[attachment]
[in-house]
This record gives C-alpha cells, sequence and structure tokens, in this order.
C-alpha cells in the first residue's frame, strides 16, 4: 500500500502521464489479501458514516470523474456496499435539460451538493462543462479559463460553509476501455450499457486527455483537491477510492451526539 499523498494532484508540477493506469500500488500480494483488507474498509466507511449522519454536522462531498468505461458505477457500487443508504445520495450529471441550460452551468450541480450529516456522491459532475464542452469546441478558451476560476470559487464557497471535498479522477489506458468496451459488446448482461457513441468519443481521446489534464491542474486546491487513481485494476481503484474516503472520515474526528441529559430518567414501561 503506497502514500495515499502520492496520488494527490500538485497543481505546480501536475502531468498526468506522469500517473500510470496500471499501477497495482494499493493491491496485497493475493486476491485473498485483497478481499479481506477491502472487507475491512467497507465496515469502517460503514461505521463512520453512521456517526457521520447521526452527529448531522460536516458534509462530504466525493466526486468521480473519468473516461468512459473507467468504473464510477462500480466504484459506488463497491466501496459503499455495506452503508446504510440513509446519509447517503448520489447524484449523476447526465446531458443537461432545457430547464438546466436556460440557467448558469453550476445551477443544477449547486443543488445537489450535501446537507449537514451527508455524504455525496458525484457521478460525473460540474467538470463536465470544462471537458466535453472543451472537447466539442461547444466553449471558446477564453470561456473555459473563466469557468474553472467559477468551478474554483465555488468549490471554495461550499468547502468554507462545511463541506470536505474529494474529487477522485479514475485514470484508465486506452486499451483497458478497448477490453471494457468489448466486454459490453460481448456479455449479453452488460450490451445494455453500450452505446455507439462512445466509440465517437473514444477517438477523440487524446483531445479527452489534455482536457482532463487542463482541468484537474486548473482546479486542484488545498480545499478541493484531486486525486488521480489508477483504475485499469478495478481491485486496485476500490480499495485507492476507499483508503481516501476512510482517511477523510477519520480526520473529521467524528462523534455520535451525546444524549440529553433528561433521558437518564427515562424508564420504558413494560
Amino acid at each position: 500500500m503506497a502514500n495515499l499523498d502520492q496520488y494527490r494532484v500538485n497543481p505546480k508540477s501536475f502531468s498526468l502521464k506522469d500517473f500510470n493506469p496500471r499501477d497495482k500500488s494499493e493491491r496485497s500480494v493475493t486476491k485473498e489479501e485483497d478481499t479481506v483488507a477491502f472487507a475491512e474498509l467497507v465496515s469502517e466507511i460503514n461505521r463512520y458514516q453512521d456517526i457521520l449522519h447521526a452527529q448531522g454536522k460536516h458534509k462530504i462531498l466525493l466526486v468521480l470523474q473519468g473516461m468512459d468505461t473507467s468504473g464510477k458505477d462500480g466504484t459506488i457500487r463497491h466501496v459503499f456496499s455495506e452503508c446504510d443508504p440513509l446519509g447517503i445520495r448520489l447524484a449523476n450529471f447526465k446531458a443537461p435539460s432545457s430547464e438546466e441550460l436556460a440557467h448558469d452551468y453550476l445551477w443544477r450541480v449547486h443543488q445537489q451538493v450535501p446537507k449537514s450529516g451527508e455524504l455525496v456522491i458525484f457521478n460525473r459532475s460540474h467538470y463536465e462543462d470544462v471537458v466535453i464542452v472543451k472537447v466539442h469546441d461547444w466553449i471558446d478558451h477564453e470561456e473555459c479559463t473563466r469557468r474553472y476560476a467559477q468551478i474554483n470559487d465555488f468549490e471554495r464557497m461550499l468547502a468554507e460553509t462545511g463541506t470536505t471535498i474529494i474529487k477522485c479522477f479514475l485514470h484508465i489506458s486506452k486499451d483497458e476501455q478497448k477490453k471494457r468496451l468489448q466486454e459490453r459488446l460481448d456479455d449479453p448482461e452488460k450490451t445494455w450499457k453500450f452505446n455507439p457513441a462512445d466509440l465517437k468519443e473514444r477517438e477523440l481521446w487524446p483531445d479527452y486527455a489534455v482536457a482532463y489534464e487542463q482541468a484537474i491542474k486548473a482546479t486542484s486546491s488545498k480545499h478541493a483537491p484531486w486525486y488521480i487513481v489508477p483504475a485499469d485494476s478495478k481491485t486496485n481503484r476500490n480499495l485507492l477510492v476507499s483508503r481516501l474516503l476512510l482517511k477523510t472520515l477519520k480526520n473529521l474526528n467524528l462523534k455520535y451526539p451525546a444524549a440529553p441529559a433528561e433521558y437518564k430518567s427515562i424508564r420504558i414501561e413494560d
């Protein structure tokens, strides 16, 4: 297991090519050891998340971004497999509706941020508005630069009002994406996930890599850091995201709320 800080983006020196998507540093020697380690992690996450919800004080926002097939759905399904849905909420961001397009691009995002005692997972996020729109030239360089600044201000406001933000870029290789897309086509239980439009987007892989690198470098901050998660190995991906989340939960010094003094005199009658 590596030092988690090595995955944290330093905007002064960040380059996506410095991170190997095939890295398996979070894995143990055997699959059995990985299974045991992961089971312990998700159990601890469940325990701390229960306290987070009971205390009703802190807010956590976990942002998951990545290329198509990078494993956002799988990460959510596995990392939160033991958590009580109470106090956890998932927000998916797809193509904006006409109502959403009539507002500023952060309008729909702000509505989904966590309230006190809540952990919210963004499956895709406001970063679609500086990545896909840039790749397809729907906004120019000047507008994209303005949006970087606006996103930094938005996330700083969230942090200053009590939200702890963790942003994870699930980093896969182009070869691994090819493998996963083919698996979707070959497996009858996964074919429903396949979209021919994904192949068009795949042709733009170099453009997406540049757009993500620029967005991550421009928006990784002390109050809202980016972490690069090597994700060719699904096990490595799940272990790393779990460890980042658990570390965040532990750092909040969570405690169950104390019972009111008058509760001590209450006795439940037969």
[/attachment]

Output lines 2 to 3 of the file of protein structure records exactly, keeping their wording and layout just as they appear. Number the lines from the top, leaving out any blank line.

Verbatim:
This record gives C-alpha cells, sequence and structure tokens, in this order.
C-alpha cells in the first residue's frame, strides 16, 4: 500500500502521464489479501458514516470523474456496499435539460451538493462543462479559463460553509476501455450499457486527455483537491477510492451526539 499523498494532484508540477493506469500500488500480494483488507474498509466507511449522519454536522462531498468505461458505477457500487443508504445520495450529471441550460452551468450541480450529516456522491459532475464542452469546441478558451476560476470559487464557497471535498479522477489506458468496451459488446448482461457513441468519443481521446489534464491542474486546491487513481485494476481503484474516503472520515474526528441529559430518567414501561 503506497502514500495515499502520492496520488494527490500538485497543481505546480501536475502531468498526468506522469500517473500510470496500471499501477497495482494499493493491491496485497493475493486476491485473498485483497478481499479481506477491502472487507475491512467497507465496515469502517460503514461505521463512520453512521456517526457521520447521526452527529448531522460536516458534509462530504466525493466526486468521480473519468473516461468512459473507467468504473464510477462500480466504484459506488463497491466501496459503499455495506452503508446504510440513509446519509447517503448520489447524484449523476447526465446531458443537461432545457430547464438546466436556460440557467448558469453550476445551477443544477449547486443543488445537489450535501446537507449537514451527508455524504455525496458525484457521478460525473460540474467538470463536465470544462471537458466535453472543451472537447466539442461547444466553449471558446477564453470561456473555459473563466469557468474553472467559477468551478474554483465555488468549490471554495461550499468547502468554507462545511463541506470536505474529494474529487477522485479514475485514470484508465486506452486499451483497458478497448477490453471494457468489448466486454459490453460481448456479455449479453452488460450490451445494455453500450452505446455507439462512445466509440465517437473514444477517438477523440487524446483531445479527452489534455482536457482532463487542463482541468484537474486548473482546479486542484488545498480545499478541493484531486486525486488521480489508477483504475485499469478495478481491485486496485476500490480499495485507492476507499483508503481516501476512510482517511477523510477519520480526520473529521467524528462523534455520535451525546444524549440529553433528561433521558437518564427515562424508564420504558413494560